"These oddly monikered psychedelic electro kraut synth wranglers return, after the super awesome Mango Sunrise record we reviewed a little while back, which was equal parts classic Klaus Schulze, synth-kraut worshippers and aQ faves Bitchin Bajas, and of course John Carpenter and Goblin. But on this new 12"s FP take those sounds and focus more on their dancier side, still weaving lush tapestries of layered synths, and electro skitter, which were definitely all over Mango Sunrise, but here that sort of retro cinematic futurism is given a dancefloor makeover, the end result being a sound closer to, say, Majeure than Zombi, that sort of Italo-disco style soundtrackery, fused to Food Pyramid's undeniable krautrock leanings. The opener, had the beat been removed, would be a pulsating groover, but with the house-y beat, and the reverb drenched megaphone vox, this sounds like some weirdo dance party, noisy, a little post punky, but most definitely groovy, funky and tranced out. The second track adds a whole mess of murk, positioning the sound more toward the James Ferraro side of the sonic spectrum, a sort of old VHS tape vibe, but then when the thick buzzing synth comes in, it could almost be Daft Punk or something, albeit a much more raw and underground version. The flipside offers up two similar jams, the first a super driving groove, with super distorted, crumblingly distorted guitars over what almost sounds like a calypso beat fused to a house music pound, again, sans beats, this would be some blissed out ultra distorted guitarnoise psychedelia, so imagine that sort of sound anchored by a churning looped groove. The closer is more sparse and skeletal, cheesy eighties synth pads over blurry synth drifts, the background almost sounding like ABC or Spandau Ballet, but then female vocals drift in, and the song becomes a glimmering late night downtempo driftscape, that sounds like a more post punk 4AD given a modern krautdrone synth wave makeover, the whole thing hazy and gauzy and dreamily druggy."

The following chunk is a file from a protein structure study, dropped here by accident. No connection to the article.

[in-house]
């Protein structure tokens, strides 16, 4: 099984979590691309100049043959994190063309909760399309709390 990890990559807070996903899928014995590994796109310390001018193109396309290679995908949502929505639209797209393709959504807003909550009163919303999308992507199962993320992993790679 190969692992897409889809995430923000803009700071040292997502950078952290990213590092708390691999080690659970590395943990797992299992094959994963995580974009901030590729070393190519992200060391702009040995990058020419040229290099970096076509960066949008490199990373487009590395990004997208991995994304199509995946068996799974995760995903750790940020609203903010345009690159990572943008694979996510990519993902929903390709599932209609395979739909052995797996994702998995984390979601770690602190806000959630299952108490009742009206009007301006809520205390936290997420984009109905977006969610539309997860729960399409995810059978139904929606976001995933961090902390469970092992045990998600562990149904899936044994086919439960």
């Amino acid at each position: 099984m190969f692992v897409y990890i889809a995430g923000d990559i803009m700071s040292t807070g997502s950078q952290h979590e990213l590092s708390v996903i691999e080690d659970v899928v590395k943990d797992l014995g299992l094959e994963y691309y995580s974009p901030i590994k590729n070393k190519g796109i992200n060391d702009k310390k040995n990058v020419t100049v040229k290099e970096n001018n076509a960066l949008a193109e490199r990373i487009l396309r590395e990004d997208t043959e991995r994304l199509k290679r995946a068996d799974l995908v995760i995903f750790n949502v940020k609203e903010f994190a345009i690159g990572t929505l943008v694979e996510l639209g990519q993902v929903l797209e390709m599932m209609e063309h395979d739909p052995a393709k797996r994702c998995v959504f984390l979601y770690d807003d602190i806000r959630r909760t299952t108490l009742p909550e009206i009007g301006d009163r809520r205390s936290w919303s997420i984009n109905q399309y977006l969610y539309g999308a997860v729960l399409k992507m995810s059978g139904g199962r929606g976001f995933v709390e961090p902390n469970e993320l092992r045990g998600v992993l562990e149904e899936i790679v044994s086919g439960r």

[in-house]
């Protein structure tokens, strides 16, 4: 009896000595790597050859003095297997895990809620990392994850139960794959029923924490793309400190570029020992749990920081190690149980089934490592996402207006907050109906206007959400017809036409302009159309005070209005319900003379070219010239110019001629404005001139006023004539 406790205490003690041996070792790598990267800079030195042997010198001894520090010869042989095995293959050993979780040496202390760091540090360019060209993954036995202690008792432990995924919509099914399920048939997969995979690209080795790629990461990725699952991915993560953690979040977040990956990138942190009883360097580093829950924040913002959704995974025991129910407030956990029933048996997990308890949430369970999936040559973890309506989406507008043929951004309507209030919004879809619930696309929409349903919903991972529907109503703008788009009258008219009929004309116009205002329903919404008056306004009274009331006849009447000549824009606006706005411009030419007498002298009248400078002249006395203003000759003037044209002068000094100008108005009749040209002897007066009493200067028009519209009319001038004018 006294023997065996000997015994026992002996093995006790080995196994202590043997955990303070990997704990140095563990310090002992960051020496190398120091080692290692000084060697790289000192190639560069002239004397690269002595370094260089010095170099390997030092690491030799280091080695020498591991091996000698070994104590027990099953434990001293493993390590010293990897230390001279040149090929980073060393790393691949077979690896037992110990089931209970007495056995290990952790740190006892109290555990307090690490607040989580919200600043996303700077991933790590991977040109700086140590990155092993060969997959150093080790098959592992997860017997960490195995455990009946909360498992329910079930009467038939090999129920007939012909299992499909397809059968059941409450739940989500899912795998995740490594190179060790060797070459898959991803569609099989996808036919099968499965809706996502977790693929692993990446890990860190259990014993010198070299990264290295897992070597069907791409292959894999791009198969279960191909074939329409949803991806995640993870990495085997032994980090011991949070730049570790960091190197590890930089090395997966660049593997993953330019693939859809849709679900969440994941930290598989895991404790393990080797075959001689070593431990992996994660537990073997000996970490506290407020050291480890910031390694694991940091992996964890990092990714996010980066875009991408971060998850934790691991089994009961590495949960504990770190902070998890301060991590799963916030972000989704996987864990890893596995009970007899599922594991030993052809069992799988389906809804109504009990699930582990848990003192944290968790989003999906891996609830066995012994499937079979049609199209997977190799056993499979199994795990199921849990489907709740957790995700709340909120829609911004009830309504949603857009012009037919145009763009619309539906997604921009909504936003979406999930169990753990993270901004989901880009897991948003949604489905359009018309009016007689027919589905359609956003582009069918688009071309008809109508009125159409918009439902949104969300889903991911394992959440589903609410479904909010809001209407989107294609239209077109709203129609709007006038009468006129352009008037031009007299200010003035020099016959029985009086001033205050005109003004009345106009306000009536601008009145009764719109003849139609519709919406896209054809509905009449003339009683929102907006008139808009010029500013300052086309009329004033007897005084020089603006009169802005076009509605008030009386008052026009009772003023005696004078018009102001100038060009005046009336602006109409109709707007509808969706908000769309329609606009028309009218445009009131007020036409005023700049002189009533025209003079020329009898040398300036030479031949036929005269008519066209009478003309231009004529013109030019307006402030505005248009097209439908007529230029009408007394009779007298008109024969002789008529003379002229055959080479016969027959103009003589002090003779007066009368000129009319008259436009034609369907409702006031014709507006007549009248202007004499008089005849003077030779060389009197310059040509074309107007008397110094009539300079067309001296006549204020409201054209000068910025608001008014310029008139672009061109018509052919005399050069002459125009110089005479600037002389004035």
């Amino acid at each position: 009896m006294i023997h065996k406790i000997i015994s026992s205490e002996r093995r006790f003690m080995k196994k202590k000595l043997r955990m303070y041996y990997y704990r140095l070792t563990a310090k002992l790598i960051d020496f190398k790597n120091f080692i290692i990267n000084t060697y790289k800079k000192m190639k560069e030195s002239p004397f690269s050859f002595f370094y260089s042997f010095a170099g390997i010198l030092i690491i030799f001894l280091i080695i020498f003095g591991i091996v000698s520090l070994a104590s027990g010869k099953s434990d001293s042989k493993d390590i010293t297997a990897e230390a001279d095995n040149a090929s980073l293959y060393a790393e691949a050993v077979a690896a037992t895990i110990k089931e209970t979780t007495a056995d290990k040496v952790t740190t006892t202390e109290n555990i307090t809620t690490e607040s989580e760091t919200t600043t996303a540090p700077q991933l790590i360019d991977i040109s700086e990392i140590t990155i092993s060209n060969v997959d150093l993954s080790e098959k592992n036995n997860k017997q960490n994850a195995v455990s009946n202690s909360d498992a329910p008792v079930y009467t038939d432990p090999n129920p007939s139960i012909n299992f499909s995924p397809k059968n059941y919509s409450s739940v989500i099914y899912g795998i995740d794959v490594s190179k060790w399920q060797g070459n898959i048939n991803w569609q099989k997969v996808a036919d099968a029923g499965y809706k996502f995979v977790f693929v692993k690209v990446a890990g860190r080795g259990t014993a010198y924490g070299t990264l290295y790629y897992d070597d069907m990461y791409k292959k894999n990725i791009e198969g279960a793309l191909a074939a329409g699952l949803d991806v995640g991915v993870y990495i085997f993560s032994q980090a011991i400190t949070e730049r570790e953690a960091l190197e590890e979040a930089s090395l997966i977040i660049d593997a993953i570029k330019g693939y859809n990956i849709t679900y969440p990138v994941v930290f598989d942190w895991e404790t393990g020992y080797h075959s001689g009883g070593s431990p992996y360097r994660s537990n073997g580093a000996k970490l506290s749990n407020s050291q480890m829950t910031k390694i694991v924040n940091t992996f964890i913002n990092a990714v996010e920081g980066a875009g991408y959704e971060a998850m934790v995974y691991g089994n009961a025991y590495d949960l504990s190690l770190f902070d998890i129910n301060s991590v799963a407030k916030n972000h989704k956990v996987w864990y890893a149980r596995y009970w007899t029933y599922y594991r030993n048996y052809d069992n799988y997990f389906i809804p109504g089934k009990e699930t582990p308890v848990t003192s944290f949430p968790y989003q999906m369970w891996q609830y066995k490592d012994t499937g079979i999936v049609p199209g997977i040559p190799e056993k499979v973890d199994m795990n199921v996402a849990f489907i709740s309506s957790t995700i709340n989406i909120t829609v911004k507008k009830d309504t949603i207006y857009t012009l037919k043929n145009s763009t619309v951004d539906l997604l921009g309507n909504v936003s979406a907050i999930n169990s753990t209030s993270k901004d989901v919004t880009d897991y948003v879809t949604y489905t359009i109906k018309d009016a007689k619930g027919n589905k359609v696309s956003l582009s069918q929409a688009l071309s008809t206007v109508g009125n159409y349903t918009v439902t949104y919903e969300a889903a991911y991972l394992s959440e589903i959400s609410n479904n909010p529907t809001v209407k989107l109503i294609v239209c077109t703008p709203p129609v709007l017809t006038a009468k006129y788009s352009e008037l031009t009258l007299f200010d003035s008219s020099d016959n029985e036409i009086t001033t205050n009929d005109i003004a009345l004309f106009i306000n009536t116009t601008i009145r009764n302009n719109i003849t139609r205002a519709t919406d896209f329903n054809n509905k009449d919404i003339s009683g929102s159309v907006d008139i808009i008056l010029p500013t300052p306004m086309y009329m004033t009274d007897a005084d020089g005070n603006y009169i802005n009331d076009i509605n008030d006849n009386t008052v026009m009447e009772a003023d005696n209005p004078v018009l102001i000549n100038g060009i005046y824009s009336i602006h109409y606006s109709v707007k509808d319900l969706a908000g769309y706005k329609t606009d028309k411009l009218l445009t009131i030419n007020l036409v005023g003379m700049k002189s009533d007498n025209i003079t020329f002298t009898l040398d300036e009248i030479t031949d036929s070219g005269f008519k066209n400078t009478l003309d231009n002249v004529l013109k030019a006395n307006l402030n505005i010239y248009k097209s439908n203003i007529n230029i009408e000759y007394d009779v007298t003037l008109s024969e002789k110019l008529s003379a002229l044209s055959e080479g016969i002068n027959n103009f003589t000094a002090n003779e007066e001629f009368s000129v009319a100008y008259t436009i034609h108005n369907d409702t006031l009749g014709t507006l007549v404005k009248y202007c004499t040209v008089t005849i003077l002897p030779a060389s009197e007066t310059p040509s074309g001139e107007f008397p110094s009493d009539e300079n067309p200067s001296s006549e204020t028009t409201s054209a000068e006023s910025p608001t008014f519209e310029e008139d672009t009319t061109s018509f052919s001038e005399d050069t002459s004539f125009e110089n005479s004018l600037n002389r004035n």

"Having remembered to change the speed to 45 (although it sounded pretty good at 33 as well, except for the vocals), the music of Food Pyramid reveals itself as electronic dance, reliant on sequences, drum machines and the like, although treated vocals and guitars gives the sound a more human edge, coming on like System 7 and Yello jamming with Daevid Allen, the funky grooves stretched out and twisted all over the place. On “Eat Street” huge waves of synth chords (and some space rock guitar towards the end) elevate the track, allowing it to soar with ambient delight into new territory, a track that would delight fans of any electronic genre, the band managing to tie it all together into a cohesive whole. Over on side two, “Crosshatch” gets busy with the beats a heavy dance vibe lead by an insistent bass drum ensuring no sleep for the neighbours, the track building in intensity with chattering sequences and rhythmic patterns leaping in and out of the mix to keep things interesting. To finish, “My House” has a chilled dance on the beach feel, a warm deep house groove with female vocals drifting through, ending a fine EP in relaxed and languid style. Whilst it may not be strictly Terrascopic, there is much to be enjoyed here, especially on the more earthy tracks on side one, with the title track itself being the track of choice."